In the Monday ruling, Marrero ordered USPS to treat all election mail as first-class mail or priority mail express, and ordered USPS to “pre-approve” all overtime requests for the two weeks surrounding Election Day, to make sure absentee ballots are processed properly.

"The right to vote is too vital a value in our democracy to be left in a state of suspense in the minds of voters weeks before a presidential election, raising doubts as to whether their votes will ultimately be counted," Marrero wrote.

He continued, “while the Court has no doubts that the Postal Service’s workforce comprises hardworking and dedicated public servants, multiple managerial failures have undermined the postal employees’ ability to fulfill their vital mission.”

These changes will go into effect on Friday, the judge said. USPS has been ordered to agree to these terms in a settlement with the voters and candidates that brought the lawsuit. If there is no settlement by Friday, then Marrero’s orders will automatically kick in, according to the ruling.

For more American voters than ever, mail-in voting is an option this year, but the rules depend on where you live. Click here to see your state guidance.

1:15 p.m. ET, September 21, 2020

Biden will address Covid-19 deaths and appeal to Obama-Trump voters in speech today

From CNN's Sarah Mucha and Arlette Saenz

Joe Biden boards a plane en route to Manitowoc, Wisconsin, at New Castle Airport in Delaware on September 21.
Joe Biden boards a plane en route to Manitowoc, Wisconsin, at New Castle Airport in Delaware on September 21. Carolyn Kaster/AP

In his speech in Manitowoc, Wisconsin, today, Democratic presidential nominee Joe Biden will address the US nearing 200,000 Covid-19 deaths and criticize President Trump’s handling of the pandemic, a Biden campaign aide said.

Biden will “warn against the risk of growing numb to the increasing death toll” and urge Americans to adopt prevention measures, like mask-wearing, to prevent further deaths, the aide said.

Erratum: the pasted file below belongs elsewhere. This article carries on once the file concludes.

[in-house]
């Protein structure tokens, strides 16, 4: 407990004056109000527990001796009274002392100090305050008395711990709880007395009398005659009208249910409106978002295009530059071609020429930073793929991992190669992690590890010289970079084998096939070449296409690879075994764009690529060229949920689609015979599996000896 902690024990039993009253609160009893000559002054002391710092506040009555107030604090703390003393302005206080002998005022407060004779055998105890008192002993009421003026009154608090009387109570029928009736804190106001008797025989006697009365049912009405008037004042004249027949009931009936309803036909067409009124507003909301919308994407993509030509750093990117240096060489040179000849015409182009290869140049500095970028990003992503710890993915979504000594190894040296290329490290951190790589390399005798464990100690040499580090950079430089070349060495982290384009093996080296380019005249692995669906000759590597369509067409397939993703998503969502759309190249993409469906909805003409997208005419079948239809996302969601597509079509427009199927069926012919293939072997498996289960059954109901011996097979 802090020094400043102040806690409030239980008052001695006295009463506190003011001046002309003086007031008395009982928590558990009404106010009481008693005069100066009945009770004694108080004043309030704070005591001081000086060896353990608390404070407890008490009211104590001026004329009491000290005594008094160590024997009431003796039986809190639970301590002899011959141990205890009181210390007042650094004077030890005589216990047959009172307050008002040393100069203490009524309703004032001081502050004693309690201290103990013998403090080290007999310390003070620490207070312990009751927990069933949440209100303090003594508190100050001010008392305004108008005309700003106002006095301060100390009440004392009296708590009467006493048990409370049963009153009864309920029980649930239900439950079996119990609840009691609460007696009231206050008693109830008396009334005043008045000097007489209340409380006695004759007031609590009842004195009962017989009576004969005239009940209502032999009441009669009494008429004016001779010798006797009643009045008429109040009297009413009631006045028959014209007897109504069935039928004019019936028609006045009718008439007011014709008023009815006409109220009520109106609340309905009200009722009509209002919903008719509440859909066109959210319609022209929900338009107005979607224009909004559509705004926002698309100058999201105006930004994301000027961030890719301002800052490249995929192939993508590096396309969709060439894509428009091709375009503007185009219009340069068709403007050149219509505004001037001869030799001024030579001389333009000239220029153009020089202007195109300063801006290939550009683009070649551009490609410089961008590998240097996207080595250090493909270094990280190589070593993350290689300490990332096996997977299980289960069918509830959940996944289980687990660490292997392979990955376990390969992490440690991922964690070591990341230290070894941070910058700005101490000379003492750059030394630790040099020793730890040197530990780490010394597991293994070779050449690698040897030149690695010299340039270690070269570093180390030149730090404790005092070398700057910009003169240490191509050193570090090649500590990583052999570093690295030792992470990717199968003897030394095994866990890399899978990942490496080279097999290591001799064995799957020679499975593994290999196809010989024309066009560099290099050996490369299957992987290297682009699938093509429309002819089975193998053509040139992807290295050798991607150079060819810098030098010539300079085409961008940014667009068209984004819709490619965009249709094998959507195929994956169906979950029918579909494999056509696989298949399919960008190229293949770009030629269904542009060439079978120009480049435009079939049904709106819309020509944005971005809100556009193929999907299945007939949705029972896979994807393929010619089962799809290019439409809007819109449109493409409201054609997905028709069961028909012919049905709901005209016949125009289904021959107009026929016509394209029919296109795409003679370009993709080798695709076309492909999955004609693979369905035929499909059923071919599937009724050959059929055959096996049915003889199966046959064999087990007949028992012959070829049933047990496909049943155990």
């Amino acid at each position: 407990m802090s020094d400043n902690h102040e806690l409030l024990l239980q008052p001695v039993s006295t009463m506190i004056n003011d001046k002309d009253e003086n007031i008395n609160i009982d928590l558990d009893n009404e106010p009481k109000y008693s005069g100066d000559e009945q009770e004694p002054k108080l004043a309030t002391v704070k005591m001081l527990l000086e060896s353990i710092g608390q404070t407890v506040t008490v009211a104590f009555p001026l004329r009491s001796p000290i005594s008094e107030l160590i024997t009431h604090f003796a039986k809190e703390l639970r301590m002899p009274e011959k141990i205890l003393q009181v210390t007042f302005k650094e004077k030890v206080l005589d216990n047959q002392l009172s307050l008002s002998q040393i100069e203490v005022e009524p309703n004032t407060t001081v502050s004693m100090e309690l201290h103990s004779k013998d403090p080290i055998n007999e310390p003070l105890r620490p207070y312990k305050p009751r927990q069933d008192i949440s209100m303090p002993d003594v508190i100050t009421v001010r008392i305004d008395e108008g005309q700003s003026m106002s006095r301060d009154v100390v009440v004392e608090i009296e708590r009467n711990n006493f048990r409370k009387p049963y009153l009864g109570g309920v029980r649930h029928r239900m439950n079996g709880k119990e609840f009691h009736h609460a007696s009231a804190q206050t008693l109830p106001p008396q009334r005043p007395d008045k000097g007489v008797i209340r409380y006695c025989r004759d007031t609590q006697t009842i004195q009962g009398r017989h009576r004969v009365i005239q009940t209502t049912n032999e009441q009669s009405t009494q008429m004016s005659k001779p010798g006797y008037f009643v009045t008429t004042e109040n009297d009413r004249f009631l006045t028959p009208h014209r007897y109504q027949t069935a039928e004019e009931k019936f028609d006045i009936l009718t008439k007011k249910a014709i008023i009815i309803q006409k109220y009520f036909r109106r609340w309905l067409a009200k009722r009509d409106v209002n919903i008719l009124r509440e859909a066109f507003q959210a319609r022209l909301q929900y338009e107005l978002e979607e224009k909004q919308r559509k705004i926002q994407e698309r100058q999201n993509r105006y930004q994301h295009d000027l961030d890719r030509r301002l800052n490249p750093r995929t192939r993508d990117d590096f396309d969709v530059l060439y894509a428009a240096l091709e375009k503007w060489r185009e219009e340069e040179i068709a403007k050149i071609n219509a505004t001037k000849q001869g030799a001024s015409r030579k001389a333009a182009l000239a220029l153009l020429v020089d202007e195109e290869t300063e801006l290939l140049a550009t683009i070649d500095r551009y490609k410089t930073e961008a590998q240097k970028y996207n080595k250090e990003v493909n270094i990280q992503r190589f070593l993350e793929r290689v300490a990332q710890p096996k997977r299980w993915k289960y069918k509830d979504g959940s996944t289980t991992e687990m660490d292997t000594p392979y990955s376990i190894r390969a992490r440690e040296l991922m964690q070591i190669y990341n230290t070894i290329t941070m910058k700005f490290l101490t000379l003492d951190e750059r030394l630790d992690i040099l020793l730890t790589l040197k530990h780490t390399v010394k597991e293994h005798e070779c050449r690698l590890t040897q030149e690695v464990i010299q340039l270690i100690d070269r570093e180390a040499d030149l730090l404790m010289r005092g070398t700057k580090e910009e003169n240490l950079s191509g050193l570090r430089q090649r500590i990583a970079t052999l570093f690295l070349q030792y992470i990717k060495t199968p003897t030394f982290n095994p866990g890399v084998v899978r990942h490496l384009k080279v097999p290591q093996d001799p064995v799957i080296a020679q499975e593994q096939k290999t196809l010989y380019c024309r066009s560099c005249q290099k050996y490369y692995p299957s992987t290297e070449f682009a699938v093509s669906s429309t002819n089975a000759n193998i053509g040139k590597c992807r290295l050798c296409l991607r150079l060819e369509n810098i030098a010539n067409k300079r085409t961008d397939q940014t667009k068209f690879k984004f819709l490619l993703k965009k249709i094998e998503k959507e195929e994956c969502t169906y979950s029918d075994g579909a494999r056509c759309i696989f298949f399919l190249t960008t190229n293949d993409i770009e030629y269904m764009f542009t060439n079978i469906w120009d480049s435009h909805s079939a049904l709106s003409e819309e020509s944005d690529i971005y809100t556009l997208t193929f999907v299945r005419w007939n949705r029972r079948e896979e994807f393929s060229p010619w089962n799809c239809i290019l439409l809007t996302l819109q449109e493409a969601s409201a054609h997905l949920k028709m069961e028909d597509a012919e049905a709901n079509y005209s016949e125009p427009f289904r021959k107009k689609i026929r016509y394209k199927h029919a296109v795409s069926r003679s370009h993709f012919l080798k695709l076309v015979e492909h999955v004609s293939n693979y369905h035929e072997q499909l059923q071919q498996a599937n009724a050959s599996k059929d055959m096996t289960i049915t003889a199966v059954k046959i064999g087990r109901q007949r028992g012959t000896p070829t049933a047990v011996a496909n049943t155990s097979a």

In his second trip to Wisconsin this month, Biden is visiting a county Trump won by nearly 22 points eight years after Barack Obama carried it by eight points. Obama lost the county by three points in 2012.

Biden will try to appeal to “Obama-Trump voters,” the aide said, and emphasize his “Scranton vs. Park Avenue” framing for this election.

“Biden will say that he understands there are people who voted for Trump because he talked about the forgotten man,” the aide said, arguing that Trump has failed those voters while in office. “Biden promises that he’ll be their champion — he’ll fight for American jobs, the dignity of work, and be a President for all Americans.”

The aide would not detail whether Biden would discuss the Supreme Court vacancy in his speech.

12:40 p.m. ET, September 21, 2020

How a third Trump Supreme Court appointee could affect the law for generations

From CNN's Aditi Sangal

A third Supreme Court justice appointed by President Trump will tilt the court to a clear 6-3 conservative majority with long-term consequences in several cases like the future of Obamacare and Trump’s financial documents.

With Trump looking at a list of potential justices that skews younger in age, CNN legal analyst Joan Biskupic said it will affect the law for generations to come.

“This will definitely be a new America in terms of the Supreme Court. It’s going to affect the law for our children and our grandchildren,” CNN’s Joan Biskupic explained. “He’s looking at people who are in their late 30’s and 40’s. When Clarence Thomas came on in 1991, he was only 43 years old. He’s now serving just about 30 years, and then some. He’ll probably keep going for a while. So this is not something that will affect just our immediate cases like the Affordable Care Act, but it’s going to set the law of the land for generations.”